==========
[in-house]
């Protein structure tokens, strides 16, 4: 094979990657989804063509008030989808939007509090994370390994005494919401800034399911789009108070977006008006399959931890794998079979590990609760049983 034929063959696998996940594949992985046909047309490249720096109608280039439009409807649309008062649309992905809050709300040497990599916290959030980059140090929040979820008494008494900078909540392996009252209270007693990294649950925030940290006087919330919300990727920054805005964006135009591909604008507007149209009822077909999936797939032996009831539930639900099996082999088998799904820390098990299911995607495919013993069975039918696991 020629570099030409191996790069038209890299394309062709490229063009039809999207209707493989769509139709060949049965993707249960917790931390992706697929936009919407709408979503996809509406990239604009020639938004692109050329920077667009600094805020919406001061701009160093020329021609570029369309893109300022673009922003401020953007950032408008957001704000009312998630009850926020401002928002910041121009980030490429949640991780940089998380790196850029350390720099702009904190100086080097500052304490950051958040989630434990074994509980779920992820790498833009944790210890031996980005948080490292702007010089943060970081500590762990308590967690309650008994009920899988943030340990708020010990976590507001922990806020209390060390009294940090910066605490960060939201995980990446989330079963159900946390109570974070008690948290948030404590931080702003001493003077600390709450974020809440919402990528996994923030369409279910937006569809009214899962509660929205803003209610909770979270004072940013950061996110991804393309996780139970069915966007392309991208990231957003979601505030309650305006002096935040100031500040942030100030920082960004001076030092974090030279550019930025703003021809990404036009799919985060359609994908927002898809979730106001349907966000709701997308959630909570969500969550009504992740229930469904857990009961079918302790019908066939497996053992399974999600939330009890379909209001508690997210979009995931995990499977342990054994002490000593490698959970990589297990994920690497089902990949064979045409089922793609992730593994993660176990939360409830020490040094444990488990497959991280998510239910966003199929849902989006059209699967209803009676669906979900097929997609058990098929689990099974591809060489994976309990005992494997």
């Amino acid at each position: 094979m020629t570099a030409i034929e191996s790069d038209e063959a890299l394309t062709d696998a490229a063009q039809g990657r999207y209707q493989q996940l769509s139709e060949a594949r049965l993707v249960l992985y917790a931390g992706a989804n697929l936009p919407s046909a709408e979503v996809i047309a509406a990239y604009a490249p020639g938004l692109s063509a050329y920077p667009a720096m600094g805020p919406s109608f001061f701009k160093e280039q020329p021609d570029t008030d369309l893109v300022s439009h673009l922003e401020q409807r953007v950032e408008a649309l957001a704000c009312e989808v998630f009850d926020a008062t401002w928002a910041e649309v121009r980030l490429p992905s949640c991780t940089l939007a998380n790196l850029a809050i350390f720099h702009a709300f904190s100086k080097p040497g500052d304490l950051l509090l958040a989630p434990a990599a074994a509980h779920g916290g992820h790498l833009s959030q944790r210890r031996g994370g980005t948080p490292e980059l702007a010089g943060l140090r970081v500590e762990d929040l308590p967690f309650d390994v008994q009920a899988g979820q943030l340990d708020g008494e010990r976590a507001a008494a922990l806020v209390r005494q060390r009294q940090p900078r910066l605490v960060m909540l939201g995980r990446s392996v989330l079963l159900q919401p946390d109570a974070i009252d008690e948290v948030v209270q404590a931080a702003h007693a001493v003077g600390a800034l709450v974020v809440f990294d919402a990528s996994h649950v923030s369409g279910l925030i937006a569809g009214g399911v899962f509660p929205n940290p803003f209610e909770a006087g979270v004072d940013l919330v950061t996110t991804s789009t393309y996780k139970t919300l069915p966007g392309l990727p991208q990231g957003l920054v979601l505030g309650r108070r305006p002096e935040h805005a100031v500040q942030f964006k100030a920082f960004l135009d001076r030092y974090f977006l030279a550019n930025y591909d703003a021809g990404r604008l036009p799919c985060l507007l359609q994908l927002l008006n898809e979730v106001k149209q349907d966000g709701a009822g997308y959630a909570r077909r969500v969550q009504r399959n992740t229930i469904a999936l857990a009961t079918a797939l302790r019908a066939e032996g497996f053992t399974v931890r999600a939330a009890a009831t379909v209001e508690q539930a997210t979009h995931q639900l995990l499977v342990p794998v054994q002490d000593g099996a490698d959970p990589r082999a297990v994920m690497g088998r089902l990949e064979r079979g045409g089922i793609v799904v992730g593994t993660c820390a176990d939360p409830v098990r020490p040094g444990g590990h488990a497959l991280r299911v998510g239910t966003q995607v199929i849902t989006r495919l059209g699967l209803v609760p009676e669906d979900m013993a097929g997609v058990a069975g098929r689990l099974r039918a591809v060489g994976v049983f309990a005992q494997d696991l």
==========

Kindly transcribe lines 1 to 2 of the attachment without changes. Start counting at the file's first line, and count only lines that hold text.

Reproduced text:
[in-house]
């Protein structure tokens, strides 16, 4: 094979990657989804063509008030989808939007509090994370390994005494919401800034399911789009108070977006008006399959931890794998079979590990609760049983 034929063959696998996940594949992985046909047309490249720096109608280039439009409807649309008062649309992905809050709300040497990599916290959030980059140090929040979820008494008494900078909540392996009252209270007693990294649950925030940290006087919330919300990727920054805005964006135009591909604008507007149209009822077909999936797939032996009831539930639900099996082999088998799904820390098990299911995607495919013993069975039918696991 020629570099030409191996790069038209890299394309062709490229063009039809999207209707493989769509139709060949049965993707249960917790931390992706697929936009919407709408979503996809509406990239604009020639938004692109050329920077667009600094805020919406001061701009160093020329021609570029369309893109300022673009922003401020953007950032408008957001704000009312998630009850926020401002928002910041121009980030490429949640991780940089998380790196850029350390720099702009904190100086080097500052304490950051958040989630434990074994509980779920992820790498833009944790210890031996980005948080490292702007010089943060970081500590762990308590967690309650008994009920899988943030340990708020010990976590507001922990806020209390060390009294940090910066605490960060939201995980990446989330079963159900946390109570974070008690948290948030404590931080702003001493003077600390709450974020809440919402990528996994923030369409279910937006569809009214899962509660929205803003209610909770979270004072940013950061996110991804393309996780139970069915966007392309991208990231957003979601505030309650305006002096935040100031500040942030100030920082960004001076030092974090030279550019930025703003021809990404036009799919985060359609994908927002898809979730106001349907966000709701997308959630909570969500969550009504992740229930469904857990009961079918302790019908066939497996053992399974999600939330009890379909209001508690997210979009995931995990499977342990054994002490000593490698959970990589297990994920690497089902990949064979045409089922793609992730593994993660176990939360409830020490040094444990488990497959991280998510239910966003199929849902989006059209699967209803009676669906979900097929997609058990098929689990099974591809060489994976309990005992494997």